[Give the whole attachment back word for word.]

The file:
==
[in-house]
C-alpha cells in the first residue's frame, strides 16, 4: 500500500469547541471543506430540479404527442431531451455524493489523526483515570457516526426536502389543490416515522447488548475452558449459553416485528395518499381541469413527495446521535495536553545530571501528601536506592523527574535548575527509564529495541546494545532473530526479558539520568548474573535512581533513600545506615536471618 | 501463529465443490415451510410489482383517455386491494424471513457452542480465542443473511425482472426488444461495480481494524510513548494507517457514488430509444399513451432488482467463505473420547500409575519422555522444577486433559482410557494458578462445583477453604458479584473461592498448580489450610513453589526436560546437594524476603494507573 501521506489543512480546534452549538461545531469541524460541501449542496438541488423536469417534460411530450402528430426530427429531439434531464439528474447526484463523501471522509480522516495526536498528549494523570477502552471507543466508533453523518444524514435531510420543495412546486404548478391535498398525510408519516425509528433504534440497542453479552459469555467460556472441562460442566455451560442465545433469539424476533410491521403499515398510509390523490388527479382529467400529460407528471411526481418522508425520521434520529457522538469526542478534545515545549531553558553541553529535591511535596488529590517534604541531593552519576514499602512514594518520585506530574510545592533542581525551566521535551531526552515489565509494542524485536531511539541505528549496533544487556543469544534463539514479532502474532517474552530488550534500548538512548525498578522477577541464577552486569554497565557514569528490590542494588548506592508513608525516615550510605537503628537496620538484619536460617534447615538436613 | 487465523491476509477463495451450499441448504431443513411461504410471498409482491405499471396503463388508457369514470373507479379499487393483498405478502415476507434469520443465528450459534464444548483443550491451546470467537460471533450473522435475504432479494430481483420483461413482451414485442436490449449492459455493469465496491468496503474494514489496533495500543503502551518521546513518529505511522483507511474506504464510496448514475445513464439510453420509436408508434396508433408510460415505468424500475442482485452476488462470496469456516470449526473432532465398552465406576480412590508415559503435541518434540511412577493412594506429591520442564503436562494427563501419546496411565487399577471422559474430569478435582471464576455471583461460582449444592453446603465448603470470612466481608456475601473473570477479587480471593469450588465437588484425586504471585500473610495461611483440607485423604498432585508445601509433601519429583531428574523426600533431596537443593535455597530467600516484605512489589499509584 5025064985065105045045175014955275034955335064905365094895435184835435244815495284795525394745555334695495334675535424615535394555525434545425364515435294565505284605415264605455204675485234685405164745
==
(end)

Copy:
[in-house]
C-alpha cells in the first residue's frame, strides 16, 4: 500500500469547541471543506430540479404527442431531451455524493489523526483515570457516526426536502389543490416515522447488548475452558449459553416485528395518499381541469413527495446521535495536553545530571501528601536506592523527574535548575527509564529495541546494545532473530526479558539520568548474573535512581533513600545506615536471618 | 501463529465443490415451510410489482383517455386491494424471513457452542480465542443473511425482472426488444461495480481494524510513548494507517457514488430509444399513451432488482467463505473420547500409575519422555522444577486433559482410557494458578462445583477453604458479584473461592498448580489450610513453589526436560546437594524476603494507573 501521506489543512480546534452549538461545531469541524460541501449542496438541488423536469417534460411530450402528430426530427429531439434531464439528474447526484463523501471522509480522516495526536498528549494523570477502552471507543466508533453523518444524514435531510420543495412546486404548478391535498398525510408519516425509528433504534440497542453479552459469555467460556472441562460442566455451560442465545433469539424476533410491521403499515398510509390523490388527479382529467400529460407528471411526481418522508425520521434520529457522538469526542478534545515545549531553558553541553529535591511535596488529590517534604541531593552519576514499602512514594518520585506530574510545592533542581525551566521535551531526552515489565509494542524485536531511539541505528549496533544487556543469544534463539514479532502474532517474552530488550534500548538512548525498578522477577541464577552486569554497565557514569528490590542494588548506592508513608525516615550510605537503628537496620538484619536460617534447615538436613 | 487465523491476509477463495451450499441448504431443513411461504410471498409482491405499471396503463388508457369514470373507479379499487393483498405478502415476507434469520443465528450459534464444548483443550491451546470467537460471533450473522435475504432479494430481483420483461413482451414485442436490449449492459455493469465496491468496503474494514489496533495500543503502551518521546513518529505511522483507511474506504464510496448514475445513464439510453420509436408508434396508433408510460415505468424500475442482485452476488462470496469456516470449526473432532465398552465406576480412590508415559503435541518434540511412577493412594506429591520442564503436562494427563501419546496411565487399577471422559474430569478435582471464576455471583461460582449444592453446603465448603470470612466481608456475601473473570477479587480471593469450588465437588484425586504471585500473610495461611483440607485423604498432585508445601509433601519429583531428574523426600533431596537443593535455597530467600516484605512489589499509584 5025064985065105045045175014955275034955335064905365094895435184835435244815495284795525394745555334695495334675535424615535394555525434545425364515435294565505284605415264605455204675485234685405164745